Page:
The national unemployment rate dropped from 6.3% to 6.2% between January and February, with a net increase of 379,000 jobs. The latest data from the Bureau of Labor Statistics shows that unemployment rates fell in 23 states and Washington, DC. They increased by 0.4 percentage points in Connecticut, 0.2 percentage points in Delaware and North Dakota, and 0.1 percentage points in Texas — with the remaining 23 states remaining stable. Meanwhile, 11 states added jobs, while three — Oklahoma, Mississippi, and Missouri — reported employment declines of 0.7%, 0.6%, and 0.4%, respectively.
As of February, only South Dakota and Kansas were back to their unemployment rates from a year before, while Nebraska, Montana, and Ohio remain less than half a percentage point away. Compared to January, Hawaii showed the largest improvement in the unemployment rate, which fell from 10.3% to 9.2%. Massachusetts, California, and Michigan also reported declines of half a percentage point or more.
Idaho and Utah are the only states reporting equal or slightly higher employment compared to before the pandemic. Montana, South Dakota, Arkansas, and Nebraska reported drops of less than 3% between this February and last year.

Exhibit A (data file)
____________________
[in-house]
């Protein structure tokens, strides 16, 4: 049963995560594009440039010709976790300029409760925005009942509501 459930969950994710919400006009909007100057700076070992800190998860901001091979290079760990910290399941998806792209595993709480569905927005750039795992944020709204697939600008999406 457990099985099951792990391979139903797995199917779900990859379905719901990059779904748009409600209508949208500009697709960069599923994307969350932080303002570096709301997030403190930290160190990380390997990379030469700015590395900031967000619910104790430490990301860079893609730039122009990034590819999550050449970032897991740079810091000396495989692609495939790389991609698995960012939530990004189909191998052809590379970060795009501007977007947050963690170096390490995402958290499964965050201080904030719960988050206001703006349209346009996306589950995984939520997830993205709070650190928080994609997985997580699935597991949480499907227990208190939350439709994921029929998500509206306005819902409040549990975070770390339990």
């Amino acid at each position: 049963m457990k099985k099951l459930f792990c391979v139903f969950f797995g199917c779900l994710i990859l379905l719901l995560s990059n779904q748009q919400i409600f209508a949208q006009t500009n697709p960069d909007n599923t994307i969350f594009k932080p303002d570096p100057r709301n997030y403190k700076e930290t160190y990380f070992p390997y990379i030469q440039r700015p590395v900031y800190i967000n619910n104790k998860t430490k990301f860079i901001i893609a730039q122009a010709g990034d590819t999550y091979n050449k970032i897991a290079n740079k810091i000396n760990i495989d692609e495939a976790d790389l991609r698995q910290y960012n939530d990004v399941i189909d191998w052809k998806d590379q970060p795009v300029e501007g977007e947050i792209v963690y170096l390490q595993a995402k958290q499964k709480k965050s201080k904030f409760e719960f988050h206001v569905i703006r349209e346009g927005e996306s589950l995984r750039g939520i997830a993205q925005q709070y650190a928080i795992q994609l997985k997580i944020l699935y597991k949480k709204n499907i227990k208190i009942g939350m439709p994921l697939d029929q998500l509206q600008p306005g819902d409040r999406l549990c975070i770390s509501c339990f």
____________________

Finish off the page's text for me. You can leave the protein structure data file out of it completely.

Idaho and Utah are the only states with higher employment in February than a year prior.
Michigan employment grew by 62,500 jobs or 2.6% between January and February, the most of any state, followed by New Mexico, California, and Washington.
In 48 states and Washington, DC, leisure and hospitality businesses fared the worst of any industry over the course of the last year. In February, employment in this sector was down by 52% in Washington, DC, 40% in Hawaii, 35% in New York, and 34% in California compared to the same month in 2020.
The only exceptions were Wyoming, where construction jobs fell by 14% — the most of any sector — and Oklahoma, where manufacturing jobs decreased the most, falling by 7%. The leisure and hospitality industry was still the second hardest hit in Wyoming, with employment falling by 4%. In Oklahoma, the sector was the fourth hardest hit, after professional and business services and construction.
The leisure and hospitality industry has faced the steepest pandemic job decline in all but two states.